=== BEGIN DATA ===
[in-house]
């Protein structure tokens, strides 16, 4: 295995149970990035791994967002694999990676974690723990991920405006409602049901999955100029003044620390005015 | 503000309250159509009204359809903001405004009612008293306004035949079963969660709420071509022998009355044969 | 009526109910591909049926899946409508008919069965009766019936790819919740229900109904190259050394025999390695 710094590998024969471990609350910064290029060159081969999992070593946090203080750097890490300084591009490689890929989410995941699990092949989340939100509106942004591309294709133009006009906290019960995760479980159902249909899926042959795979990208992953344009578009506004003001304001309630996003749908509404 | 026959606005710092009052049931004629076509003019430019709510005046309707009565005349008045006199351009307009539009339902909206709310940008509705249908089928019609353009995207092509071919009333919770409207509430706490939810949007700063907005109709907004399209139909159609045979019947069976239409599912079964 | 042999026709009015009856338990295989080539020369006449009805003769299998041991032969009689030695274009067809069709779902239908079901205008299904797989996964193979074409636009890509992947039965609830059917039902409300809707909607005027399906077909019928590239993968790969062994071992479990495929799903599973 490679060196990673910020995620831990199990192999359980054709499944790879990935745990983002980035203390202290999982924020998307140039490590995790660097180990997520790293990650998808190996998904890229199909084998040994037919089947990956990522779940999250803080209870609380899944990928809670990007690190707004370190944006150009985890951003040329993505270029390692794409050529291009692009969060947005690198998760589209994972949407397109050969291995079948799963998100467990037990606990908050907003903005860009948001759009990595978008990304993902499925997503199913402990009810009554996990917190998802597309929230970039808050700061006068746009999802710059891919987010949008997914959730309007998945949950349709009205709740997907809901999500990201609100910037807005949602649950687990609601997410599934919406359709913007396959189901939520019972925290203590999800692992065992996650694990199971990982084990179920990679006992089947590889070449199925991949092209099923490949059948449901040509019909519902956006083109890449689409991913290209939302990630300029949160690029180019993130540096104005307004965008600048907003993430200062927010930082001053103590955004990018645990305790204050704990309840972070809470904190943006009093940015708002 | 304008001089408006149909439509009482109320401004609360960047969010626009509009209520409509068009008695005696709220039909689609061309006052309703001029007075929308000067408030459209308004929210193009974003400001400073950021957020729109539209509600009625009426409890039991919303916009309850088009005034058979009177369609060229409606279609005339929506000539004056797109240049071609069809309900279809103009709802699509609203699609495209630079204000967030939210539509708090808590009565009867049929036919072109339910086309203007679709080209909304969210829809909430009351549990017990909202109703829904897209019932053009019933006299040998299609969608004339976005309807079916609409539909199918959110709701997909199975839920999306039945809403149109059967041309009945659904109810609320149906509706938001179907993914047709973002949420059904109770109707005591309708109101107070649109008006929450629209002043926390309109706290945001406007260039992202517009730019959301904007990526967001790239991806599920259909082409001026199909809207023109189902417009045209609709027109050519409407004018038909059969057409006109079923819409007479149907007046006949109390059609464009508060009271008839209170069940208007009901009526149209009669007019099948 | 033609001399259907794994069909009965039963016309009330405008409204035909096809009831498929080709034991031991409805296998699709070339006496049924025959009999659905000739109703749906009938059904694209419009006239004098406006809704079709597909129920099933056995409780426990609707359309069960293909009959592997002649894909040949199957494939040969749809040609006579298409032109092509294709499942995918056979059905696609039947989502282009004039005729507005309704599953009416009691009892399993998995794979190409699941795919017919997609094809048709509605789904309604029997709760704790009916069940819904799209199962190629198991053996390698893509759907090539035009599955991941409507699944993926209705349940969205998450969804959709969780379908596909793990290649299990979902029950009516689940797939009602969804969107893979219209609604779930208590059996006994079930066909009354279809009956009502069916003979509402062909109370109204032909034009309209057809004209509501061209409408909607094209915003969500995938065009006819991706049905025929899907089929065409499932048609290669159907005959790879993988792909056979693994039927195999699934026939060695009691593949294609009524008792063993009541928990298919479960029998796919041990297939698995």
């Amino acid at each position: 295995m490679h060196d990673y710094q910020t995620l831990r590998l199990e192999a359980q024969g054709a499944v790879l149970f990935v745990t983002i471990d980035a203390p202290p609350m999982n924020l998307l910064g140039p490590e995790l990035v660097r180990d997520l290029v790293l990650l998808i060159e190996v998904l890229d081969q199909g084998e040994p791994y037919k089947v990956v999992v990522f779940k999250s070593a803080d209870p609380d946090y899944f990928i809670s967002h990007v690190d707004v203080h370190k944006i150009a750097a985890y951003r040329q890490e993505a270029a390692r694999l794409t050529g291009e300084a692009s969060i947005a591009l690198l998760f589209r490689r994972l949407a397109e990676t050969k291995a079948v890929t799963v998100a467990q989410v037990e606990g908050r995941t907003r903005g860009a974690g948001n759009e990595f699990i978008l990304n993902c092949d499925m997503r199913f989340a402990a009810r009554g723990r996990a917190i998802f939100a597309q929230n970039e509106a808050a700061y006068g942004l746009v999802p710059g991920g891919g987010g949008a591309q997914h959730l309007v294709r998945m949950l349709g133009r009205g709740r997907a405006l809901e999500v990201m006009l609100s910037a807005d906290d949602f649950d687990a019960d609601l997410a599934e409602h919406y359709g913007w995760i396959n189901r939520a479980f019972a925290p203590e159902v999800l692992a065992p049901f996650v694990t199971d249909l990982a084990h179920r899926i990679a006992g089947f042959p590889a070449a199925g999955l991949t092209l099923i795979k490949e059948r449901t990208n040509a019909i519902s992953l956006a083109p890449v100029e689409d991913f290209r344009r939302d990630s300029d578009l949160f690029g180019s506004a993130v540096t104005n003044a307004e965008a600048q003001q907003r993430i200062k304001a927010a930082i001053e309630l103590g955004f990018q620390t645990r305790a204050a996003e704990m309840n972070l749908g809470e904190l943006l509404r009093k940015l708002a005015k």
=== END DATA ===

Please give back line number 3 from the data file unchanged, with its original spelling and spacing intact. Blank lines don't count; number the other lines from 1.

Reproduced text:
């Amino acid at each position: 295995m490679h060196d990673y710094q910020t995620l831990r590998l199990e192999a359980q024969g054709a499944v790879l149970f990935v745990t983002i471990d980035a203390p202290p609350m999982n924020l998307l910064g140039p490590e995790l990035v660097r180990d997520l290029v790293l990650l998808i060159e190996v998904l890229d081969q199909g084998e040994p791994y037919k089947v990956v999992v990522f779940k999250s070593a803080d209870p609380d946090y899944f990928i809670s967002h990007v690190d707004v203080h370190k944006i150009a750097a985890y951003r040329q890490e993505a270029a390692r694999l794409t050529g291009e300084a692009s969060i947005a591009l690198l998760f589209r490689r994972l949407a397109e990676t050969k291995a079948v890929t799963v998100a467990q989410v037990e606990g908050r995941t907003r903005g860009a974690g948001n759009e990595f699990i978008l990304n993902c092949d499925m997503r199913f989340a402990a009810r009554g723990r996990a917190i998802f939100a597309q929230n970039e509106a808050a700061y006068g942004l746009v999802p710059g991920g891919g987010g949008a591309q997914h959730l309007v294709r998945m949950l349709g133009r009205g709740r997907a405006l809901e999500v990201m006009l609100s910037a807005d906290d949602f649950d687990a019960d609601l997410a599934e409602h919406y359709g913007w995760i396959n189901r939520a479980f019972a925290p203590e159902v999800l692992a065992p049901f996650v694990t199971d249909l990982a084990h179920r899926i990679a006992g089947f042959p590889a070449a199925g999955l991949t092209l099923i795979k490949e059948r449901t990208n040509a019909i519902s992953l956006a083109p890449v100029e689409d991913f290209r344009r939302d990630s300029d578009l949160f690029g180019s506004a993130v540096t104005n003044a307004e965008a600048q003001q907003r993430i200062k304001a927010a930082i001053e309630l103590g955004f990018q620390t645990r305790a204050a996003e704990m309840n972070l749908g809470e904190l943006l509404r009093k940015l708002a005015k």